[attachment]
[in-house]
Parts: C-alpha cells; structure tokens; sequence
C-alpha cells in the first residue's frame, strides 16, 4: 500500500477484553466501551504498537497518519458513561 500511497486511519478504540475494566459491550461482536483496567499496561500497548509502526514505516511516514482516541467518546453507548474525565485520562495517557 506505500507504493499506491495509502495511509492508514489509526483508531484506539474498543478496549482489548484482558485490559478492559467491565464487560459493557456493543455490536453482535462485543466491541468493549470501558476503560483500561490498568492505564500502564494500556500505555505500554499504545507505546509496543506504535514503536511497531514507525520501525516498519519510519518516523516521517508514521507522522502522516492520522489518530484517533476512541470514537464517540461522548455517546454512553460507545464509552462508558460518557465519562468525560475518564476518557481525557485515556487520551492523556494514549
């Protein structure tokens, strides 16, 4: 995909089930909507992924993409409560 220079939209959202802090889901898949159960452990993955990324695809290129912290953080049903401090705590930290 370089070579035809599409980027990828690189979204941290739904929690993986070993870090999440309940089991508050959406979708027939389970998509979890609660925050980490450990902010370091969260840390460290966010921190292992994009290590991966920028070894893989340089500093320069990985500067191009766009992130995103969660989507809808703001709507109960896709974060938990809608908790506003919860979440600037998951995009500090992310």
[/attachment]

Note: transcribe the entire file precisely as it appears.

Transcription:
[in-house]
Parts: C-alpha cells; structure tokens; sequence
C-alpha cells in the first residue's frame, strides 16, 4: 500500500477484553466501551504498537497518519458513561 500511497486511519478504540475494566459491550461482536483496567499496561500497548509502526514505516511516514482516541467518546453507548474525565485520562495517557 506505500507504493499506491495509502495511509492508514489509526483508531484506539474498543478496549482489548484482558485490559478492559467491565464487560459493557456493543455490536453482535462485543466491541468493549470501558476503560483500561490498568492505564500502564494500556500505555505500554499504545507505546509496543506504535514503536511497531514507525520501525516498519519510519518516523516521517508514521507522522502522516492520522489518530484517533476512541470514537464517540461522548455517546454512553460507545464509552462508558460518557465519562468525560475518564476518557481525557485515556487520551492523556494514549
């Protein structure tokens, strides 16, 4: 995909089930909507992924993409409560 220079939209959202802090889901898949159960452990993955990324695809290129912290953080049903401090705590930290 370089070579035809599409980027990828690189979204941290739904929690993986070993870090999440309940089991508050959406979708027939389970998509979890609660925050980490450990902010370091969260840390460290966010921190292992994009290590991966920028070894893989340089500093320069990985500067191009766009992130995103969660989507809808703001709507109960896709974060938990809608908790506003919860979440600037998951995009500090992310």